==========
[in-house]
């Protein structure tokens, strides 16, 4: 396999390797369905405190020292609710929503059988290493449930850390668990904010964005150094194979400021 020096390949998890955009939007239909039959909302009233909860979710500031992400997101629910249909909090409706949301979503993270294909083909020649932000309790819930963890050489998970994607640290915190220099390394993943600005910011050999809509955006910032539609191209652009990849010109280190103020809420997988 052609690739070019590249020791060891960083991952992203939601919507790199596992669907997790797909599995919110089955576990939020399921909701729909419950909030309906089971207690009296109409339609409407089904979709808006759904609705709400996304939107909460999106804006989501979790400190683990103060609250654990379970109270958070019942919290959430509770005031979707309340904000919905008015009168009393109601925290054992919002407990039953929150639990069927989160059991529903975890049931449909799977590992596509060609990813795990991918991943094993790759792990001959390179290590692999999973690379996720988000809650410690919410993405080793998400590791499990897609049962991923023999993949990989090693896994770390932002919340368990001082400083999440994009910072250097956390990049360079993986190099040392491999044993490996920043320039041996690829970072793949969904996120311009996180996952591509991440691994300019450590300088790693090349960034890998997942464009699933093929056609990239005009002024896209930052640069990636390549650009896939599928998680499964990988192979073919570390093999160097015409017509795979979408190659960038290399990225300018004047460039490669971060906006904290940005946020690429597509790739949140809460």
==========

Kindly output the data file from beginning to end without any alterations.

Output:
[in-house]
């Protein structure tokens, strides 16, 4: 396999390797369905405190020292609710929503059988290493449930850390668990904010964005150094194979400021 020096390949998890955009939007239909039959909302009233909860979710500031992400997101629910249909909090409706949301979503993270294909083909020649932000309790819930963890050489998970994607640290915190220099390394993943600005910011050999809509955006910032539609191209652009990849010109280190103020809420997988 052609690739070019590249020791060891960083991952992203939601919507790199596992669907997790797909599995919110089955576990939020399921909701729909419950909030309906089971207690009296109409339609409407089904979709808006759904609705709400996304939107909460999106804006989501979790400190683990103060609250654990379970109270958070019942919290959430509770005031979707309340904000919905008015009168009393109601925290054992919002407990039953929150639990069927989160059991529903975890049931449909799977590992596509060609990813795990991918991943094993790759792990001959390179290590692999999973690379996720988000809650410690919410993405080793998400590791499990897609049962991923023999993949990989090693896994770390932002919340368990001082400083999440994009910072250097956390990049360079993986190099040392491999044993490996920043320039041996690829970072793949969904996120311009996180996952591509991440691994300019450590300088790693090349960034890998997942464009699933093929056609990239005009002024896209930052640069990636390549650009896939599928998680499964990988192979073919570390093999160097015409017509795979979408190659960038290399990225300018004047460039490669971060906006904290940005946020690429597509790739949140809460």